Camp David I was an agreement between Begin and Sadat exchanging Egyptian recognition of Israel for the Sinai, entailing Egypt’s switching its affiliation from East to West and leading to Egyptian economic and political liberalization. Egypt’s change of affiliation occurred in the context of the Cold War. Sadat came to power in Egypt following Nasser’s totalitarian nationalist regime. Nasser’s Egypt had been socialist and in alignment with the East. Sadat pursued an Egypt first policy over the ideology of fighting for the liberation of Palestine. He began sending signals that he was willing to recognize and negotiate with Israel in exchange for the Sinai and investment capital from the West. This entailed moving Egypt from socialism to a free market economy, which led to the intifah (opening) of Egypt’s markets. Bread riots resulted from the intifah. Politically, it meant moving to a multi-party system, but Sadat chose the heads of the opposition parties himself. As for Israel, the head of the Likud government, Begin had to make some concessions of his own. In returning the Sinai to Egypt, Begin had to relent on the Likud party’s Greater Israel ideology.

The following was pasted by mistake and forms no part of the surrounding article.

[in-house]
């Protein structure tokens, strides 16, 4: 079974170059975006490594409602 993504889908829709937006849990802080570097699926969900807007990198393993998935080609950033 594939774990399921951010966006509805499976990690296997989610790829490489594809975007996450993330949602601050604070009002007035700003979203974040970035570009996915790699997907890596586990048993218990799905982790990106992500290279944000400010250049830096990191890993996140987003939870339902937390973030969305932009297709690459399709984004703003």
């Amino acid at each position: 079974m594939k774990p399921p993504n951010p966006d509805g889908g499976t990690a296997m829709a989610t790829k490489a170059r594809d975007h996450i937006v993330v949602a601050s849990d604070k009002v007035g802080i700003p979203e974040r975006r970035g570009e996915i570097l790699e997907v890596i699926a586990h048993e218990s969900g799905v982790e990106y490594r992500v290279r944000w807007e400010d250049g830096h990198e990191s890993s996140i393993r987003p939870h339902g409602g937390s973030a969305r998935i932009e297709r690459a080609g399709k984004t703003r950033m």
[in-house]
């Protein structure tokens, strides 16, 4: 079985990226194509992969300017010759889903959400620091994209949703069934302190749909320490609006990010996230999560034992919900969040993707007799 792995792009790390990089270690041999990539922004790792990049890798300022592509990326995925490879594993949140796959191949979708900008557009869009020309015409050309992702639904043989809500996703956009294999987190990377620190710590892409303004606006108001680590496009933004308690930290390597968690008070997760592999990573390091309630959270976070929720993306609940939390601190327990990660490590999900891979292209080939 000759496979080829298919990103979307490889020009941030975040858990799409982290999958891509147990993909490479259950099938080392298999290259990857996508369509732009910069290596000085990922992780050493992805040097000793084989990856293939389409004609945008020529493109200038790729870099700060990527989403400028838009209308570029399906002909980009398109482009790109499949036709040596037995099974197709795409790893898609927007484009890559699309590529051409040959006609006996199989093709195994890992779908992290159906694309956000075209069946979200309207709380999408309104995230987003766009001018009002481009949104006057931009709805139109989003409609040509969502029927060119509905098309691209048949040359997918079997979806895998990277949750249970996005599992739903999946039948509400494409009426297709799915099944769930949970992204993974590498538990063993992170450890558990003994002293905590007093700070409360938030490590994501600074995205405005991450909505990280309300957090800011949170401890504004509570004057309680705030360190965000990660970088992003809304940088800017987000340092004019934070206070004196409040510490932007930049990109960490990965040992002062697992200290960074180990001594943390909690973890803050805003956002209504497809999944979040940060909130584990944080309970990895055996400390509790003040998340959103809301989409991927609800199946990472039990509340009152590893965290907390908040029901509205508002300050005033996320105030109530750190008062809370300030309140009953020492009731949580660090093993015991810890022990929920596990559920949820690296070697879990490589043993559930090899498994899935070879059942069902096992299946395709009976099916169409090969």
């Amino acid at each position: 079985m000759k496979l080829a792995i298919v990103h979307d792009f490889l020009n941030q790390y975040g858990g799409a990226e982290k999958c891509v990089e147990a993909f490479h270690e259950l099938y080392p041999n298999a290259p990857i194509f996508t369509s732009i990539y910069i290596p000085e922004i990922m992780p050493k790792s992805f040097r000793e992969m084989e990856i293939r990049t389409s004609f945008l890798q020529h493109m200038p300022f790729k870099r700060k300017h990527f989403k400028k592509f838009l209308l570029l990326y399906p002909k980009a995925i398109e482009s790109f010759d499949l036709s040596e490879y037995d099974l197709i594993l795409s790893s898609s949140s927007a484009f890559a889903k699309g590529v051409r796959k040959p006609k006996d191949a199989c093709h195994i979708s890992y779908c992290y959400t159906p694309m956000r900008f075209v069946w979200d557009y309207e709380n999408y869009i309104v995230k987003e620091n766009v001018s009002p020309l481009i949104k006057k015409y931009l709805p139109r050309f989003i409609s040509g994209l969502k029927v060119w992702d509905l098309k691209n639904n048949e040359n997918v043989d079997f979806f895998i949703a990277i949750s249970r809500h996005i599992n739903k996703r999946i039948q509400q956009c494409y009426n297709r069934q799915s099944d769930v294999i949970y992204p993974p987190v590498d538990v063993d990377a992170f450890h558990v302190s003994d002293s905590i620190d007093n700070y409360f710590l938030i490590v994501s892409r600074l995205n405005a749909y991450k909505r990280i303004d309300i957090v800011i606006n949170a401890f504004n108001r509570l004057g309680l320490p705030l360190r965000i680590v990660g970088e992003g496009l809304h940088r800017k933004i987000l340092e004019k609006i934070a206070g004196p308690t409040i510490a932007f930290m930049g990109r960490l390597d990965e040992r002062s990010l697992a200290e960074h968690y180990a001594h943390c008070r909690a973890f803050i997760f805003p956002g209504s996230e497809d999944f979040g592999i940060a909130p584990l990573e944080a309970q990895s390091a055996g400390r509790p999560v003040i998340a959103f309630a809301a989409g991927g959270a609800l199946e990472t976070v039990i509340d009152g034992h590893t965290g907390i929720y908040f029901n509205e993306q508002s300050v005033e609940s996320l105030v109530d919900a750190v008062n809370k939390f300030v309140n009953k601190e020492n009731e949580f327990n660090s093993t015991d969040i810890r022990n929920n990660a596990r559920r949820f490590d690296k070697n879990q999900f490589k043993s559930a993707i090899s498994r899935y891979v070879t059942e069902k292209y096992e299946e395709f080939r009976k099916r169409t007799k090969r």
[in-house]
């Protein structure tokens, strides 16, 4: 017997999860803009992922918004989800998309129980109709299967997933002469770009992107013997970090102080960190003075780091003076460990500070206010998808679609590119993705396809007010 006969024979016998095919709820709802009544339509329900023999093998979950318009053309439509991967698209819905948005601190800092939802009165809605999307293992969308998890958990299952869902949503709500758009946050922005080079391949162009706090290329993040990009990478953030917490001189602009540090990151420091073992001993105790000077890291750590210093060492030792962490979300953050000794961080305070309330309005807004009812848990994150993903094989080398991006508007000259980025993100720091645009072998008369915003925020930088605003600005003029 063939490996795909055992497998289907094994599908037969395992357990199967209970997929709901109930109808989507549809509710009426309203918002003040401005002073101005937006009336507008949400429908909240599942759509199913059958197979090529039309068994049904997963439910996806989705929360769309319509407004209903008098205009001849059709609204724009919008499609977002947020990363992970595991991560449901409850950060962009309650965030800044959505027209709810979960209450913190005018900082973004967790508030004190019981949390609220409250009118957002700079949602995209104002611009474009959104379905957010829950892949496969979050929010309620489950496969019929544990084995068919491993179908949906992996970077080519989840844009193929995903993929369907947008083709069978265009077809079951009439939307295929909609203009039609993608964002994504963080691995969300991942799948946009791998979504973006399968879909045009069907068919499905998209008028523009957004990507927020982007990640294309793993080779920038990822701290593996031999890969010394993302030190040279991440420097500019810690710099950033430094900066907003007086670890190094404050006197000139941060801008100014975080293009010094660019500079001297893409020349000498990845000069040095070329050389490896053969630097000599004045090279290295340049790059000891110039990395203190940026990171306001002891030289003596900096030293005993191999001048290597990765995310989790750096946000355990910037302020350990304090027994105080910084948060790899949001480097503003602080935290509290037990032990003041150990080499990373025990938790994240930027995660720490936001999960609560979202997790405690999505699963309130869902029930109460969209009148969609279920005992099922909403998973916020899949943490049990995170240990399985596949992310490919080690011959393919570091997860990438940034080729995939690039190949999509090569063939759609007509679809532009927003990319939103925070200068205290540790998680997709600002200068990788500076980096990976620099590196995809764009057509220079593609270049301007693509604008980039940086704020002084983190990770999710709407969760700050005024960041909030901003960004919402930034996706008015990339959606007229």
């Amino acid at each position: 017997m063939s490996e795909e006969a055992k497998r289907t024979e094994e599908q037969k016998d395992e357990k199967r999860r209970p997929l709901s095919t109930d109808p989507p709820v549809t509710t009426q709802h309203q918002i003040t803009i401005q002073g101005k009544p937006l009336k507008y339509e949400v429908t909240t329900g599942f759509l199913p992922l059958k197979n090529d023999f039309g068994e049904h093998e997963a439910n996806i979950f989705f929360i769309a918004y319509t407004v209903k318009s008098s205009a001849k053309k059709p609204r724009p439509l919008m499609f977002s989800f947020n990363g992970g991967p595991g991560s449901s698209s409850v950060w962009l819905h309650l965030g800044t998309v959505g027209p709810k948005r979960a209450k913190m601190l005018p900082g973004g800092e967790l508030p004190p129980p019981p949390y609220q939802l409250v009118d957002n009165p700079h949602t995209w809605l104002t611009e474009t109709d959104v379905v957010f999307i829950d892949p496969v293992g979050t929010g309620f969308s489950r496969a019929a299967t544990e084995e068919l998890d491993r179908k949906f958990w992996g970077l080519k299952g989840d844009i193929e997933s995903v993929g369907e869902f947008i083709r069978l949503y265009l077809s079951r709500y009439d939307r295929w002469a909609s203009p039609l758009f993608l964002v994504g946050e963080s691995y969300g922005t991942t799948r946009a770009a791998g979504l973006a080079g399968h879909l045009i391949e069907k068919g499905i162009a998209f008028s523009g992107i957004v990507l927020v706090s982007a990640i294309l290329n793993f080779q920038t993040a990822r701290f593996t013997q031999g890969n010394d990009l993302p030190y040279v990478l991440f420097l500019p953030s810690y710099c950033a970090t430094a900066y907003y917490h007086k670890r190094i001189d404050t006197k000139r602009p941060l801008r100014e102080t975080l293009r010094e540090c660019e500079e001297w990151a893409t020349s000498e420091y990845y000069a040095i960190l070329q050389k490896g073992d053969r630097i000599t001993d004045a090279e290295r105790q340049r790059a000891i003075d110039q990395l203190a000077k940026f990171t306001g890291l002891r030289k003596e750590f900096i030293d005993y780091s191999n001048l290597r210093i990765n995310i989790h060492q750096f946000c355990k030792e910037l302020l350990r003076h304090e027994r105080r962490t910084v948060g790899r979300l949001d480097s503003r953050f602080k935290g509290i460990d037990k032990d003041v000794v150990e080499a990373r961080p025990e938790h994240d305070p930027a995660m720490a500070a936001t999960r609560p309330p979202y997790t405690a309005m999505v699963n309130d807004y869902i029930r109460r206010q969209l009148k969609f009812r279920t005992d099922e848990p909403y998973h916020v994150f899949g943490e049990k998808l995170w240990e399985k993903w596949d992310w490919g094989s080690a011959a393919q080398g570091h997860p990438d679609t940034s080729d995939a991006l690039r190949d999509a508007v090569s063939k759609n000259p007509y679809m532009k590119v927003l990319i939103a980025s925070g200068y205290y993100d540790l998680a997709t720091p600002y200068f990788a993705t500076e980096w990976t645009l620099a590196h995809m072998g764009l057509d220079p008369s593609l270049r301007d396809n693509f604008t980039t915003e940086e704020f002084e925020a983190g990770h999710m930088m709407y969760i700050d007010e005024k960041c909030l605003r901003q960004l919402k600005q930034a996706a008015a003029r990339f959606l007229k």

Sept. 1978 Camp David Accords
Sept. 1978 Camp David Accords | Christopher Hurtado
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